Abidjan International Airport: Rwandair flight faces extortion, at gunpoint

I have been to Abidjan's International Airport en-route to Dakar on a Kenya Airways flight and one thing that lingered in my mind was the thought of some of the unprofessional and untrained goons who swept Ouattara to power now controlling the airport. Abidjan Airport crew looked lost and brutalized but Kenya Airways has been serving Abidjan for some time and my 45 minutes in Abidjan was without incident. However,a  RwandaAir plane that landed in Abidjan recently had its fair share of trouble. Read the account by Wolfgang H Thome :::

As our RwandAir special flight made its final approach into Abidjan's international airport, the landscapes beneath were fueling my imagination of what a proper visit to the Ivory Coast might yield and what I might discover travelling along the shores and across the country in terms of scenic beauty. Tropical coastal forests gave way to palm oil plantations and then some more tropical coastal forests, as the city of Abidjan came into sight from the aircraft, which lined up for its landing.

Touchdown it was and while being redirected from the main passenger terminal to the official side of the airport, this was of no concern at the time. After all, this was a special flight with a sizeable government delegation on board, led by two of Rwandan ministers and a number of senior officials, including RwandAir CEO John Mirenge. We had all travelled to Lagos and Abuja together for the celebration of establishing regular air links between Rwanda and Nigeria and were now delivering a number of our fellow inaugural flight passengers for their second part of their journey, with us expected to then leave for Kigali again. Receiving our official delegation was swift and soon we were taxiing back to the main terminal for refueling to then commence our journey back to Rwanda.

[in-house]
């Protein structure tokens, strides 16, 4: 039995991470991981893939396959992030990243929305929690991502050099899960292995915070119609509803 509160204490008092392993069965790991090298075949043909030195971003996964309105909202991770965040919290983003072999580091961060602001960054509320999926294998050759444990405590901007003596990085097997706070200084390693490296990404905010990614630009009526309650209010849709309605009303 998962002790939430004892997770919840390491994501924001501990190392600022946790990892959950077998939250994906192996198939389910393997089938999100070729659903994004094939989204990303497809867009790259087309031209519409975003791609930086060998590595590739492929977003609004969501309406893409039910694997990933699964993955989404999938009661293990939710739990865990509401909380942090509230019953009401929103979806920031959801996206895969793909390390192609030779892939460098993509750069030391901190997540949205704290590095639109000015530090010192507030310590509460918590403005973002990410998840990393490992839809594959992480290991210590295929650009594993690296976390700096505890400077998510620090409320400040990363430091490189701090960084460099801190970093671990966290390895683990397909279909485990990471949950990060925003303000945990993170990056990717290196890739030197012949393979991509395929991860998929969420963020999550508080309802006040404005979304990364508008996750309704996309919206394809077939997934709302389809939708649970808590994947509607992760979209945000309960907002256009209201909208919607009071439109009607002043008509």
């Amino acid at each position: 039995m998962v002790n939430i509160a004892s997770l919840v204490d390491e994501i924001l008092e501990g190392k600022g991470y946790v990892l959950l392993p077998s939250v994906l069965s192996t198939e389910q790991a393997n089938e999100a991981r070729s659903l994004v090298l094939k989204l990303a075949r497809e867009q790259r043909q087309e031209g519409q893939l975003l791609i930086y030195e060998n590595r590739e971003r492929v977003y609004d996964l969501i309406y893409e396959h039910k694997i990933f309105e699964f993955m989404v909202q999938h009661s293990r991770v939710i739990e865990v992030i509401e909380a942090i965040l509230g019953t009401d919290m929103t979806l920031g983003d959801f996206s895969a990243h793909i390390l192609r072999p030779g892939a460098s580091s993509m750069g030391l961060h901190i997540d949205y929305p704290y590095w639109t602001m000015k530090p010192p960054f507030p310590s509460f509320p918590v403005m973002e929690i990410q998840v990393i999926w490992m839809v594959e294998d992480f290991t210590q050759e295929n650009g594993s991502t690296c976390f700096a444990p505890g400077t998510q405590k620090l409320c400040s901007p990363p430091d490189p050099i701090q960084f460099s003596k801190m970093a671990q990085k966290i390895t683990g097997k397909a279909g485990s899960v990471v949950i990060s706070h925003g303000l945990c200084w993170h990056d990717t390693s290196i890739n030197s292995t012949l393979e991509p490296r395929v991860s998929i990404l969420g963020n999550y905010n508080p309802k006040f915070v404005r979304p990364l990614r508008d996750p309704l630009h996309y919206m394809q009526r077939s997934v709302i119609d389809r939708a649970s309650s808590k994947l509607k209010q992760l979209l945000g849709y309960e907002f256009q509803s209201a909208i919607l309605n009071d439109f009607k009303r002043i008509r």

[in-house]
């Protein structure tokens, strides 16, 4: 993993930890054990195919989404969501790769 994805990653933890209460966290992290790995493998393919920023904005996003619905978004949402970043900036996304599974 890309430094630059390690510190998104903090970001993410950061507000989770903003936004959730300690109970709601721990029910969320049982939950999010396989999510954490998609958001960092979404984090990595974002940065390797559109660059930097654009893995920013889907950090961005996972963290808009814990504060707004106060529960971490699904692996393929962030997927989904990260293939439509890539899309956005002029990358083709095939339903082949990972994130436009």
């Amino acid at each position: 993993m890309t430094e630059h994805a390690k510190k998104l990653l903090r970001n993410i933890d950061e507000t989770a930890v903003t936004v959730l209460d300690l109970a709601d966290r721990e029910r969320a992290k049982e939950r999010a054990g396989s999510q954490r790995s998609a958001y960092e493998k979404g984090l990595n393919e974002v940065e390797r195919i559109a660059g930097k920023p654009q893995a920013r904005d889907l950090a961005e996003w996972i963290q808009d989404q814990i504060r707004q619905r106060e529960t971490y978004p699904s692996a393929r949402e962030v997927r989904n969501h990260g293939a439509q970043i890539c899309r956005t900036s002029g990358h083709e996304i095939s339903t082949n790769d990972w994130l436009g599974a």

And here the misfortunes commenced and in a way few would have expected, not the least this correspondent who thought he had by and large seen it all in his frequent travels across the continent.
RwandAir, and I say of course, does have a handling agent appointed in Abidjan, a company which takes care of ground handling, provision of equipment like stairs and crucially the refueling.